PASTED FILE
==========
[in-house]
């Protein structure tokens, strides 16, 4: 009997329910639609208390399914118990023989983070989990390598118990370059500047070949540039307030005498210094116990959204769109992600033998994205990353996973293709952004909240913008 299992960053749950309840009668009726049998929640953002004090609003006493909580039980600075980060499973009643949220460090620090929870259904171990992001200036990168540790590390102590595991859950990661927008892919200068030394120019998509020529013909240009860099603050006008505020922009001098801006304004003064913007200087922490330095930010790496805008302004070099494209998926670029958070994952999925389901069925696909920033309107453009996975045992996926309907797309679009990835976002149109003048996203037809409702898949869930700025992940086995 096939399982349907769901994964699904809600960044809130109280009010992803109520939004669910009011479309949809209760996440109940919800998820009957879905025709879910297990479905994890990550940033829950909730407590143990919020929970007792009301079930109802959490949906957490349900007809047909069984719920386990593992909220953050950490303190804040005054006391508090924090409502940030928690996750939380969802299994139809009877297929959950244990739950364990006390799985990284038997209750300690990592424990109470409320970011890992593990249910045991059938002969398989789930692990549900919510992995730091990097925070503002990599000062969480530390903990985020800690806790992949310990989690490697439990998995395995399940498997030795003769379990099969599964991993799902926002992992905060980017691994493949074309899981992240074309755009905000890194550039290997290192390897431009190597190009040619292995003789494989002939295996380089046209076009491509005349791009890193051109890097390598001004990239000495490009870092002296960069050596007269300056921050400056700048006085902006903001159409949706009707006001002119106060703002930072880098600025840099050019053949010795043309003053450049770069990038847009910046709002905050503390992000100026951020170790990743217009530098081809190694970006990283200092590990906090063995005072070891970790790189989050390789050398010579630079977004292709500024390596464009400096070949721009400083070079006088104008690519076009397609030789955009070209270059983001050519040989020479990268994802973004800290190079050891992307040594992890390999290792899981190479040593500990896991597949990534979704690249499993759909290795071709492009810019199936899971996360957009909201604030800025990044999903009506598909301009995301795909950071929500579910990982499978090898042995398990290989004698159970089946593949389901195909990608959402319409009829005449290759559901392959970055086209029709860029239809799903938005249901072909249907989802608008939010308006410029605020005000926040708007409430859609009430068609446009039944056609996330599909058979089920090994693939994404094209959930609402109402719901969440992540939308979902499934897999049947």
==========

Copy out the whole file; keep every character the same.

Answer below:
[in-house]
């Protein structure tokens, strides 16, 4: 009997329910639609208390399914118990023989983070989990390598118990370059500047070949540039307030005498210094116990959204769109992600033998994205990353996973293709952004909240913008 299992960053749950309840009668009726049998929640953002004090609003006493909580039980600075980060499973009643949220460090620090929870259904171990992001200036990168540790590390102590595991859950990661927008892919200068030394120019998509020529013909240009860099603050006008505020922009001098801006304004003064913007200087922490330095930010790496805008302004070099494209998926670029958070994952999925389901069925696909920033309107453009996975045992996926309907797309679009990835976002149109003048996203037809409702898949869930700025992940086995 096939399982349907769901994964699904809600960044809130109280009010992803109520939004669910009011479309949809209760996440109940919800998820009957879905025709879910297990479905994890990550940033829950909730407590143990919020929970007792009301079930109802959490949906957490349900007809047909069984719920386990593992909220953050950490303190804040005054006391508090924090409502940030928690996750939380969802299994139809009877297929959950244990739950364990006390799985990284038997209750300690990592424990109470409320970011890992593990249910045991059938002969398989789930692990549900919510992995730091990097925070503002990599000062969480530390903990985020800690806790992949310990989690490697439990998995395995399940498997030795003769379990099969599964991993799902926002992992905060980017691994493949074309899981992240074309755009905000890194550039290997290192390897431009190597190009040619292995003789494989002939295996380089046209076009491509005349791009890193051109890097390598001004990239000495490009870092002296960069050596007269300056921050400056700048006085902006903001159409949706009707006001002119106060703002930072880098600025840099050019053949010795043309003053450049770069990038847009910046709002905050503390992000100026951020170790990743217009530098081809190694970006990283200092590990906090063995005072070891970790790189989050390789050398010579630079977004292709500024390596464009400096070949721009400083070079006088104008690519076009397609030789955009070209270059983001050519040989020479990268994802973004800290190079050891992307040594992890390999290792899981190479040593500990896991597949990534979704690249499993759909290795071709492009810019199936899971996360957009909201604030800025990044999903009506598909301009995301795909950071929500579910990982499978090898042995398990290989004698159970089946593949389901195909990608959402319409009829005449290759559901392959970055086209029709860029239809799903938005249901072909249907989802608008939010308006410029605020005000926040708007409430859609009430068609446009039944056609996330599909058979089920090994693939994404094209959930609402109402719901969440992540939308979902499934897999049947």